Contemptuous Behaviour: Enforcing Injunction Orders

It can be incredibly frustrating when dealing with a particular tenant, or family, who simply refuse to pay attention to repeated warnings about their behaviour or breaches of tenancy.  

We‘re all familiar with the next steps: go legal, get a warning letter, seek an injunction and maybe agree an undertaking. The less familiar stage is in deciding what to do if a particularly disobedient tenant, or tenants, won‘t comply with the injunction order or undertaking.

Contempt, also known as ‘committal‘, is the traditional way of enforcing breaches of an Injunction Order, though contempt can also be used to enforce breaches of an undertaking given by a Respondent.   

The rules around contempt proceedings can be found in Part 81 of the Civil Procedure Rules, and usually require an application to be in the same proceedings that an Injunction was Ordered. The exception to this is that contempt proceedings can be triggered automatically if an arrest for breach of injunction is made by the police.  

The proceedings will run in a similar way to the injunction claim, and there will usually be a substantive hearing for the Applicant to prove the breaches of the Order or undertaking. If the Applicant is successful, the Respondent will be found ‘in contempt‘, and receive a sentence which might include a fine, seizure of assets and/or a custodial sentence in prison.   

An application for contempt of court can be made upon breach of any kind of injunction including ASB, housing management or breach of tenancy injunctions; however, this doesn‘t mean that committal is always the best option. 

In an anti-social behaviour (ASB) case where the perpetrator continues to breach their Injunction Order by saying abusive things to their neighbour, contempt proceedings might be the ideal enforcement tool to punish the perpetrator for behaviour which they know is forbidden.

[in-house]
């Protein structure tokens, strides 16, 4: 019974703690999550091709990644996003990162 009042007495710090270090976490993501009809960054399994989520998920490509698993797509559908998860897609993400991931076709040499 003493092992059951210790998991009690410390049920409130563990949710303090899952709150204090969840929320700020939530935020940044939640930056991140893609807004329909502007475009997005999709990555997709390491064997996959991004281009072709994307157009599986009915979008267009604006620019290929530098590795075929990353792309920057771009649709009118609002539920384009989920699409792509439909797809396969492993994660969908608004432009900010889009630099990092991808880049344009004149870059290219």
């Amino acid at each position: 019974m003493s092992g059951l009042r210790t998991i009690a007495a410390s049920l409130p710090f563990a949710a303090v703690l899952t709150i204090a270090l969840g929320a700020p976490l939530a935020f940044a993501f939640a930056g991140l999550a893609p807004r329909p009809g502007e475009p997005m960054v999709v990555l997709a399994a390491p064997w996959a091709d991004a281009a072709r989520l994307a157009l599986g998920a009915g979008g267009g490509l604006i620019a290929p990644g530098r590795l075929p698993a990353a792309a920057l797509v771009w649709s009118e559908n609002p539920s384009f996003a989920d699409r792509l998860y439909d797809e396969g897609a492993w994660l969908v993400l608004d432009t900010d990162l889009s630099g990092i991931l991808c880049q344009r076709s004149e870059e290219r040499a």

However, in a case where an injunction is obtained to require the tenant to give access to the property: contempt proceedings will do very little. The Court simply won’t make a custodial sentence in this type of case, and any fine or seizure of assets is unlikely to be fruitful for the overall goal of gaining access.  

The other key consideration is whether or not there is strong enough evidence. Contempt of court proceedings use the criminal standard of proof (beyond reasonable doubt) which is more difficult to meet than the civil standard of proof that we’re used to. This means that clear and direct evidence will be needed to prove the breaches, and hearsay evidence and evidence from anonymous witnesses will carry less weight. 

In circumstances where contempt is unsuitable, and the breaches of tenancy continue, your organisation will want to consider alternatives which meet the holistic requirements of that tenant or community. This may include possession proceedings or a variation of the injunction that was originally sought.  

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